Three out of four of those franchises have stable quarterback situations. None have elite quarterbacks, but Jay Cutler, Tony Romo and Michael Vick are plenty attractive to a big-name coach that wants to compete as quickly as possible. The Dolphins obviously have had the NFL's most unstable quarterback situation the past decade. (The weight of that truth really hit me when I typed that last sentence).
Simply, if I'm an elite coach and the Philly job and the Miami job get offered to me, I go to Philly before Miami. I also go to Dallas, Chicago and even Washington. Washington owner Dan Snyder, by the way, is not considered a great owner. But his major failing -- meddling -- is also something of a blessing. He wants to spend money. He wants to push the envelope on attacking the draft.
He's not a bad owner in that he's interviewing coaches behind his current coach's back. And again, the Redskins enjoy a much better home-field experience than the Dolphins. They sell out. They do not celebrate the other team's quarterback with a special day for his university. And, most importantly, there would be the opportunity for the new coach to pick and choose his own personnel people to work with when he enters the organization.
The Dolphins lose on all those counts to a team with as bad a public perception as the Redskins. Amazing, isn't it?
The Miami job does have advantages and is better than other jobs that are currently out there or might be on several front. Miami is better than Jacksonville. Miami is better than Tampa Bay in that Stephen Ross is willing to spend money while the Glazers are not so inclined. The Miami job is better and more stable than say, Minnesota, because there is no current threat to move the Dolphins.
But when it comes to a comparison with San Diego, Indianapolis, Kansas City and even St. Louis, I'm not absolutely certain one can say the Miami job is way better.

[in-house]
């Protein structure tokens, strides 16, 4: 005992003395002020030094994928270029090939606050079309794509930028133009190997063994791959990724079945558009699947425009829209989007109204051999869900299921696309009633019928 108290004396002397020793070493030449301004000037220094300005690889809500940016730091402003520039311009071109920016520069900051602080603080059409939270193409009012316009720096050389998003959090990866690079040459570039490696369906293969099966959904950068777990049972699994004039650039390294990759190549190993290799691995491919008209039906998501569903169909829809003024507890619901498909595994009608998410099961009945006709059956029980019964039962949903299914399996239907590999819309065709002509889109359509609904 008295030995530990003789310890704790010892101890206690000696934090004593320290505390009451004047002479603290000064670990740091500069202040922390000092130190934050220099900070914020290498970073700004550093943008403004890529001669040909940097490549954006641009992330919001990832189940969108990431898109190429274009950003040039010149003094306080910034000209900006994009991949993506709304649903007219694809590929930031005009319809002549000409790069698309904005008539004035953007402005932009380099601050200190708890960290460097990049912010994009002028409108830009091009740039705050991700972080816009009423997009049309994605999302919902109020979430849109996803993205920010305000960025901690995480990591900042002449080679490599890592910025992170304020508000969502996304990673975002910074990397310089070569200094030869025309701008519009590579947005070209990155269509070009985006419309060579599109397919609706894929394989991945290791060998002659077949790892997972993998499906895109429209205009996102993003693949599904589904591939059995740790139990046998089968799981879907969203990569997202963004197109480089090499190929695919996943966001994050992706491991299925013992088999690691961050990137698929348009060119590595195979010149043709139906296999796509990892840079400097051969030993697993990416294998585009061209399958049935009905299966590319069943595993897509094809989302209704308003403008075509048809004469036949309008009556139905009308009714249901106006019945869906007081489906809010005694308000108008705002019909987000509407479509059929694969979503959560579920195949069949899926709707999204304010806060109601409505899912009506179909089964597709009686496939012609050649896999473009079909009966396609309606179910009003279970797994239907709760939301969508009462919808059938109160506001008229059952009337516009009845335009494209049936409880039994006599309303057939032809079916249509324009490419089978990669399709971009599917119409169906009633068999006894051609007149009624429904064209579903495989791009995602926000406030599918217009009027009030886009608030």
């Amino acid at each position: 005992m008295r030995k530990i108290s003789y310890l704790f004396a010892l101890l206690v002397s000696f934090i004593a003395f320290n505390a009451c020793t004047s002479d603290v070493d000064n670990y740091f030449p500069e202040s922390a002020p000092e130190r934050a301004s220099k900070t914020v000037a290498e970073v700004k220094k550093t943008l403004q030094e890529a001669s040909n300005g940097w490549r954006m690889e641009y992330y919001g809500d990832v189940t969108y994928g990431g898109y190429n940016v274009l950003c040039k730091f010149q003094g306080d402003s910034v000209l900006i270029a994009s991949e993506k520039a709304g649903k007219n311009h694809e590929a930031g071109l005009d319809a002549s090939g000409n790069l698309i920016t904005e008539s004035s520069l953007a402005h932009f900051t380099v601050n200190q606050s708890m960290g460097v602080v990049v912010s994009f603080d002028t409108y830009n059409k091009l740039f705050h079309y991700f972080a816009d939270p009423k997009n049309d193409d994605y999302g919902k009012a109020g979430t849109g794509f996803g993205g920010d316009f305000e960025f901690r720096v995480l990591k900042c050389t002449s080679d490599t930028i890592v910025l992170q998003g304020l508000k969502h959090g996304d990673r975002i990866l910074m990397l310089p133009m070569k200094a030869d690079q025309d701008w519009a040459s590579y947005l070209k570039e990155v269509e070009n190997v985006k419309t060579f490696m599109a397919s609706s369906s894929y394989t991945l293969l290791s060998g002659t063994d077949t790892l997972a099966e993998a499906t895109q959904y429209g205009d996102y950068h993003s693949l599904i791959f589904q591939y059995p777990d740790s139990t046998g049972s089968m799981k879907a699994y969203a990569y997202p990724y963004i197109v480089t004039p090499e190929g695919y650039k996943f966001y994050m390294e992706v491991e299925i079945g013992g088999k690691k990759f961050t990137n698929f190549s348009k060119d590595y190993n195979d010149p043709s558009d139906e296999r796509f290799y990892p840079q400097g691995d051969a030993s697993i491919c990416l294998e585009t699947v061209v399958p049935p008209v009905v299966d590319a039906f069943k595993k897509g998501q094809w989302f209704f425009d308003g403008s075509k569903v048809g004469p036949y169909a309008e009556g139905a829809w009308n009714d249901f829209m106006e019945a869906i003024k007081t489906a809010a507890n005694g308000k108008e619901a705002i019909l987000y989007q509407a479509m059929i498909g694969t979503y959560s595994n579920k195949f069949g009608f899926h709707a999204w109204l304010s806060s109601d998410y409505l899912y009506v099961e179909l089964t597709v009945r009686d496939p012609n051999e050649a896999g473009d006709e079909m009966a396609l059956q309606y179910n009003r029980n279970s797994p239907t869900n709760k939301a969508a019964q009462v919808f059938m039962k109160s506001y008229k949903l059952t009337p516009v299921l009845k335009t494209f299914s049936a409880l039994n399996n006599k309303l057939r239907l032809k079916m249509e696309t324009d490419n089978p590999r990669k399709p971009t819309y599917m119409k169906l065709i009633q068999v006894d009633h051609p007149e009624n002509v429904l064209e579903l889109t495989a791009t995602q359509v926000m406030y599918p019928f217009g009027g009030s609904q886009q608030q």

San Diego and St. Louis have quarterbacks. Miami does not. Miami has a better roster than St. Louis but not better than San Diego. Indianapolis has a great general manager in Bill Polian who has constructed Super Bowl teams in Buffalo, Carolina and Indy. Miami does not. Indy also has the first pick in the draft. Miami does not. The Dolphins, however, have a better salary cap situation.
Kansas City also has a quarterback, although Matt Cassel is not elite. Again, Miami does not. The Chiefs coach must tie himself to GM Scott Pioli. I like Scott. He's a bright man. And, like him or not, he helped build the Super Bowl teams in New England. So again, the Chiefs offer a GM whose done Super Bowl-caliber work while Miami does not.
I am not saying the Dolphins cannot compete with the other franchises that have openings or are likely to have openings. I am saying this:
The Dolphins fancy themselves as having an elite job opening. And they truly do offer an opportunity for a top-flight coaching talent that Jacksonville and Tampa Bay and some other teams cannot compete with. The fact Ross is willing to pay handsomely for his coach is testament to that.
But the truth also is the Dolphins job also comes with some warts: There is not franchise quarterback on the roster. The general manager is unproven. The owner is still learning on the job. There is not any significant home field advantage in that the stadium isn't full of passionate fans every home game -- indeed opposing fans often number in large quantities. And there is a divide between football operations and the business side of the franchise.
Yes, the lure of huge money can mask those issues for a big-name coach. But if another club is also offering gobs of cash, those are issues coaches weigh before they make a final decision.